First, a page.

So to set the stage where I want to start by looking at this periodic table which contains all the different elements that have been found here on Earth and if we were to take the smallest part of any one of these elements we would refer to it as an atom. So this table is showing 118 different elements and if I wanted to take the smallest portion of any one of those I would have an atom of that element. On the previous slide we identified six elements that predominantly make up the human body and those six are found abbreviated on this periodic table, 0 for oxygen C for carbon, H for hydrogen N for nitrogen, Ca for calcium and P for phosphorus.
Now in order to get any smaller than an atom we can dissect it further and subdivide it into three main parts. Protons that are found in the center of an atom and have a positive charge. The number of protons is what defines the atom as a specific element on the periodic table. Next, there are neutrons, that are also found in the nucleus of an atom, and do not have a charge. Lastly and probably most importantly in this lesson are the electrons of an atom, which have a negative charge and are usually equal to the number of protons for a specific atom. Electrons are extremely small, are found spinning outside of the nucleus and are pretty much the sole reason ANY chemistry between atoms occurs. These electron spin around the nucleus in orbital shells in fixed numbers and to best understand how atoms come together it’s usually important to know how many electrons are spinning in an atom’s outermost shell. Typically an atom likes to have at least two electrons in its shell if it only has one orbital shell and eight electrons in its outermost shell if it has more than one orbital shell.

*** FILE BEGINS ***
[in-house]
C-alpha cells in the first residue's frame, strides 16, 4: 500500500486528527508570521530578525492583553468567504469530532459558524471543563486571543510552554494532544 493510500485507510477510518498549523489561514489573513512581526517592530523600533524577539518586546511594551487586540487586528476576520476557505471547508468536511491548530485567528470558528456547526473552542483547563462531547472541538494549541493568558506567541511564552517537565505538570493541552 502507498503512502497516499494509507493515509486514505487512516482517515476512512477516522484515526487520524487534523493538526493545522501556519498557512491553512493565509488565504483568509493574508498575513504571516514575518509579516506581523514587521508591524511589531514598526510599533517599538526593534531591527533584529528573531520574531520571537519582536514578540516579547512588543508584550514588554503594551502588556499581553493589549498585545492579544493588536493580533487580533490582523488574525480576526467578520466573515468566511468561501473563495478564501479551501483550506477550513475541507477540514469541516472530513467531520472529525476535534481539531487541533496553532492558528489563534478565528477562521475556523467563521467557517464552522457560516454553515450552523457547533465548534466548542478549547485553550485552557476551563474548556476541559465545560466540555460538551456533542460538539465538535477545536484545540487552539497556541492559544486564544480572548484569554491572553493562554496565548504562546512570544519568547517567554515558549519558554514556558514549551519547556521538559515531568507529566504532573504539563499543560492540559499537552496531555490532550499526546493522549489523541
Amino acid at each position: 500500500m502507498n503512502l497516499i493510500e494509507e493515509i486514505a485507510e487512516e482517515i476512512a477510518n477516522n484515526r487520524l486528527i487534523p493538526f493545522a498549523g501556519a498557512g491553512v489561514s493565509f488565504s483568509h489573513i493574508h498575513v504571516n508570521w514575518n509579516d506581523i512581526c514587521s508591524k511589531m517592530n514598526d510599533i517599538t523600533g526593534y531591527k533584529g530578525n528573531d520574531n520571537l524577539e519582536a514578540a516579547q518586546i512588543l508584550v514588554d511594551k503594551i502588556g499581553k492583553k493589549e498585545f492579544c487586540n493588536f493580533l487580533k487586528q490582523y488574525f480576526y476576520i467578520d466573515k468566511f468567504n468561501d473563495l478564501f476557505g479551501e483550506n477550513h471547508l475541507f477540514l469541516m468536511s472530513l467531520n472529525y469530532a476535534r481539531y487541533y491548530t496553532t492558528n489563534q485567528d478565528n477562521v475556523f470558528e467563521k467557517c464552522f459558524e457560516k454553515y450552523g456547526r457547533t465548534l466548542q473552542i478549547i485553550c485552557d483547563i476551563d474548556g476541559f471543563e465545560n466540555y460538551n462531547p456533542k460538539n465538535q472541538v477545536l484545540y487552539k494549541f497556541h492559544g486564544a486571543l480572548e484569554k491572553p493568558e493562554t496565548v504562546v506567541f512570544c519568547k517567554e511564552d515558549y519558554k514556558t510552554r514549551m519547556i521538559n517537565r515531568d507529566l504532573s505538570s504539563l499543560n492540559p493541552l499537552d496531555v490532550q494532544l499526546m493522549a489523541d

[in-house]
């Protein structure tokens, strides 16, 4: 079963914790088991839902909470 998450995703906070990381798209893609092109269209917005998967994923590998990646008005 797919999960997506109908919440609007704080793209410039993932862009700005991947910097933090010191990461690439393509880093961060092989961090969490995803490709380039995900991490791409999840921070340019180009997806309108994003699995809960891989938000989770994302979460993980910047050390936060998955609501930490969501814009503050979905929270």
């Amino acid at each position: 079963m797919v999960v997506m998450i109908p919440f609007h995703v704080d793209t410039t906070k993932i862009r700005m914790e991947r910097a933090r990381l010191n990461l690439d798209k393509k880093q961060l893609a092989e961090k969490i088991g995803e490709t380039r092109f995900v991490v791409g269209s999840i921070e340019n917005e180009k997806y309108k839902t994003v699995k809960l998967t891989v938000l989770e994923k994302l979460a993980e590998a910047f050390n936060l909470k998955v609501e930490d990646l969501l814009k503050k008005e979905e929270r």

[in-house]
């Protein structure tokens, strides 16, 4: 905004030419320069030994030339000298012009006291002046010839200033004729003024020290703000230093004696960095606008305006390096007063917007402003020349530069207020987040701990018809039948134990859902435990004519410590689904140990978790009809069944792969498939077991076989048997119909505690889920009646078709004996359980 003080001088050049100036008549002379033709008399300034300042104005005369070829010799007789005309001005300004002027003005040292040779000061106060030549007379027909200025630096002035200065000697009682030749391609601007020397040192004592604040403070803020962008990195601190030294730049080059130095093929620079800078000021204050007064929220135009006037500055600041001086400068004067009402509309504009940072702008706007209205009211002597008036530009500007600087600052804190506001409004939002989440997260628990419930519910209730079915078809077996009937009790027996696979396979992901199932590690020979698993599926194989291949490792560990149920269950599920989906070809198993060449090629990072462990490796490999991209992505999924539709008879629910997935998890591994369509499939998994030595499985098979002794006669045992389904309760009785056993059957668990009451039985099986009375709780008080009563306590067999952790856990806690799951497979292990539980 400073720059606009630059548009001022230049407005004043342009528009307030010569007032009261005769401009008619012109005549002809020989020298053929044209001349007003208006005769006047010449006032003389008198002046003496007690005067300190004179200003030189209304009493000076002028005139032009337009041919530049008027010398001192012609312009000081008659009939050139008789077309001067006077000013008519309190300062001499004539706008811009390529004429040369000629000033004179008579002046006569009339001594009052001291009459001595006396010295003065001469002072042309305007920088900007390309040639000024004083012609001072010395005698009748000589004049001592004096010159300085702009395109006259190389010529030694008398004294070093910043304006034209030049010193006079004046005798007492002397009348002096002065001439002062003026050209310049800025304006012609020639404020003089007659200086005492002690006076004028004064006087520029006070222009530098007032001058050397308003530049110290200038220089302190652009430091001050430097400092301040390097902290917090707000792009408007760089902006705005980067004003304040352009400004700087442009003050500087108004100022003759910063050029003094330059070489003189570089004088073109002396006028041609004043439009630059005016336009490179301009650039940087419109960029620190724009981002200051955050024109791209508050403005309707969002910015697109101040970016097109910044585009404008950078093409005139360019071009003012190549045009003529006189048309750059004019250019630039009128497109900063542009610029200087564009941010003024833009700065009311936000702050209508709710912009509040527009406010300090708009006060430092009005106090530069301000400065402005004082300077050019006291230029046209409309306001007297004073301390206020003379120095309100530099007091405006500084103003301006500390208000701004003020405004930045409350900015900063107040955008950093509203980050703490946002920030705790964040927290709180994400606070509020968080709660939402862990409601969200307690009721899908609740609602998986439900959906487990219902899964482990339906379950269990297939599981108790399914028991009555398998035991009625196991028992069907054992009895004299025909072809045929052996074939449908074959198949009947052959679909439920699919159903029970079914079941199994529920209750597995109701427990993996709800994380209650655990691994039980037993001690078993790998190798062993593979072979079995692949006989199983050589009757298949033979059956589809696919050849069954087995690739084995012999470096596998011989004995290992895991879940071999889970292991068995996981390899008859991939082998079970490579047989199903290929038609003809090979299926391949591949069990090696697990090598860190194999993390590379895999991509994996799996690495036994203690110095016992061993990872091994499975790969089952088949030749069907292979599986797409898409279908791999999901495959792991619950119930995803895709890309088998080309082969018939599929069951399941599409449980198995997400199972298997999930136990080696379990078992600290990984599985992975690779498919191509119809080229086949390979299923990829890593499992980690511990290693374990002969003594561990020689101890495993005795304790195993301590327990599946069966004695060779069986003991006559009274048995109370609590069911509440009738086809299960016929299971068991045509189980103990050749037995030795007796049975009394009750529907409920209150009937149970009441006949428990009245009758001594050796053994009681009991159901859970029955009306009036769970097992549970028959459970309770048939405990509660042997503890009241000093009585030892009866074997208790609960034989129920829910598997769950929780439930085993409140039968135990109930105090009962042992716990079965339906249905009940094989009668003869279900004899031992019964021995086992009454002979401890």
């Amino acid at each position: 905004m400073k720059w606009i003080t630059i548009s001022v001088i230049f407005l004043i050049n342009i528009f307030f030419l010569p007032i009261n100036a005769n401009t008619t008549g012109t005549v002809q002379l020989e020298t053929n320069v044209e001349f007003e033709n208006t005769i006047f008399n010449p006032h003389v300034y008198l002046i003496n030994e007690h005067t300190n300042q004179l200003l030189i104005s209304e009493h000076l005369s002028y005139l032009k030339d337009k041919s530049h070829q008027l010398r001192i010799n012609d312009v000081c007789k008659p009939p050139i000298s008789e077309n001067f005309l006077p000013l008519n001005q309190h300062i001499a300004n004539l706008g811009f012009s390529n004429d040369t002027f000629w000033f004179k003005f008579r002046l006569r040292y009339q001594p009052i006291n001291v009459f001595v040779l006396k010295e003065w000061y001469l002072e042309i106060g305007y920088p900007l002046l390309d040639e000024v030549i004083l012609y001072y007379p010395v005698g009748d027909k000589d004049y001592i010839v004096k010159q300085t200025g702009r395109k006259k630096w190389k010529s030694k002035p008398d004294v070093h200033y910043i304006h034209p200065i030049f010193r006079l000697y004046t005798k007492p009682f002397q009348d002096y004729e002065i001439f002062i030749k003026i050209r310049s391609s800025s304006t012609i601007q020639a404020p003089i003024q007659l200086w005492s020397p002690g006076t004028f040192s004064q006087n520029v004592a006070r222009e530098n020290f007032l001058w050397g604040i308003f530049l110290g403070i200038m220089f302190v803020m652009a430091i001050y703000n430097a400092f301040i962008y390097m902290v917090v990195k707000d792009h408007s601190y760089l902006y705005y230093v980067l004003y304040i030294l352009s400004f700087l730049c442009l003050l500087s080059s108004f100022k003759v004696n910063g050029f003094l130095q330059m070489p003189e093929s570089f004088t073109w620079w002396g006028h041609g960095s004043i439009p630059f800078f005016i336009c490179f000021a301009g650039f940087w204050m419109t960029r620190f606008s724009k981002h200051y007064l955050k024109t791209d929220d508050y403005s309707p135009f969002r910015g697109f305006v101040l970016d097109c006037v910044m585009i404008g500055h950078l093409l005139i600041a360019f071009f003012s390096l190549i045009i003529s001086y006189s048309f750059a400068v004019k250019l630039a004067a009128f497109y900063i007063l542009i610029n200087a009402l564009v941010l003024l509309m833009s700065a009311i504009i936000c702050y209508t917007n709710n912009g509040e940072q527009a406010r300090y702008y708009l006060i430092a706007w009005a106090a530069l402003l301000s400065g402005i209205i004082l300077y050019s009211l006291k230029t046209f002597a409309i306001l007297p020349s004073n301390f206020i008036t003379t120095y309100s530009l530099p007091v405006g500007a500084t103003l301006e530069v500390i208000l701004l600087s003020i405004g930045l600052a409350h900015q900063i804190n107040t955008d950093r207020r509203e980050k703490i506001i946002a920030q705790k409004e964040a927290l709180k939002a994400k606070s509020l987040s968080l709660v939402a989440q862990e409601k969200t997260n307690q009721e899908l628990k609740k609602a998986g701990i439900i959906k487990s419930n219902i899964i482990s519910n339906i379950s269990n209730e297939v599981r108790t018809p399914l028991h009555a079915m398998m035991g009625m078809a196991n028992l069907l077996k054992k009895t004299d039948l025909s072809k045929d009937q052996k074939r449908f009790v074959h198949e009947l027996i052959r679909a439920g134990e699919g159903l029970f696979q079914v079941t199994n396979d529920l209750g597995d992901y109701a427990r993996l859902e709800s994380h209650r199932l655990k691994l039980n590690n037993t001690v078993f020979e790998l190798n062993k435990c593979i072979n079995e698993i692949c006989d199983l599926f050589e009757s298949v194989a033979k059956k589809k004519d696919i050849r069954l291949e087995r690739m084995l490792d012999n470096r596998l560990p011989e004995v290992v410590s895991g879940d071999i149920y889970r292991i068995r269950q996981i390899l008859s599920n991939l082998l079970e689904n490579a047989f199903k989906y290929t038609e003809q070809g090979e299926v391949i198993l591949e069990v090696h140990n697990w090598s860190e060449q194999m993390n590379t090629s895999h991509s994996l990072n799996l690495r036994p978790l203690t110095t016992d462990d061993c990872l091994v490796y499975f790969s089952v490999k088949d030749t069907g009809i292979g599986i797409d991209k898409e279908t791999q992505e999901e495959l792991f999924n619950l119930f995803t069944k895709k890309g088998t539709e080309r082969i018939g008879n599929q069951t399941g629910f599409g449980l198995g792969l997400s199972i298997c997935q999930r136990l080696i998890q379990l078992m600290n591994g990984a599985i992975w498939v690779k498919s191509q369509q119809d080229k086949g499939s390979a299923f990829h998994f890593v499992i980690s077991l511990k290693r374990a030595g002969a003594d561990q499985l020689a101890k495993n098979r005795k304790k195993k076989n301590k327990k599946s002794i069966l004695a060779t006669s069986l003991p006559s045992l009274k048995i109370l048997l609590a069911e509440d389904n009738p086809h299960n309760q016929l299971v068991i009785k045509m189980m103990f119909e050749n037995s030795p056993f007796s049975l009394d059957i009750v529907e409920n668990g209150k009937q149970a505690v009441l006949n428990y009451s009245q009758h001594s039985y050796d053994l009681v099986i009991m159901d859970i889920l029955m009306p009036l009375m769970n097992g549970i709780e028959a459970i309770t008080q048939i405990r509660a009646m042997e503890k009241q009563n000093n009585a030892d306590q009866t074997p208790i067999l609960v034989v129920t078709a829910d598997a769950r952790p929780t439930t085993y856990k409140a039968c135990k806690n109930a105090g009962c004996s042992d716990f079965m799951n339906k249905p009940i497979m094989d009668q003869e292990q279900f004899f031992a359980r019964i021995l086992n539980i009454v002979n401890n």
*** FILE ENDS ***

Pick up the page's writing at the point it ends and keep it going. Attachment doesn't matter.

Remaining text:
Often times when atoms interact, there can be the possibility that they lose or gain an electron in the process, especially in the case of ionic bonding which is discussed in another lesson here on NRSNG. But for now, it is important to note that whenever an atom or molecule is missing or has gained electrons it is called an ion. And to be even more specific, when an atom loses an electron it then becomes more positively charged because it is losing a negatively charged particle, we call it a cation. An easy way to remember this is the word cat, that is often referred to a positive thing in life, as opposed to an anion which is when an atom has gained an electron making it more negatively charged much like an onion which is almost spelled like the word anion an onion is usually associated with negative feelings (or at least tears).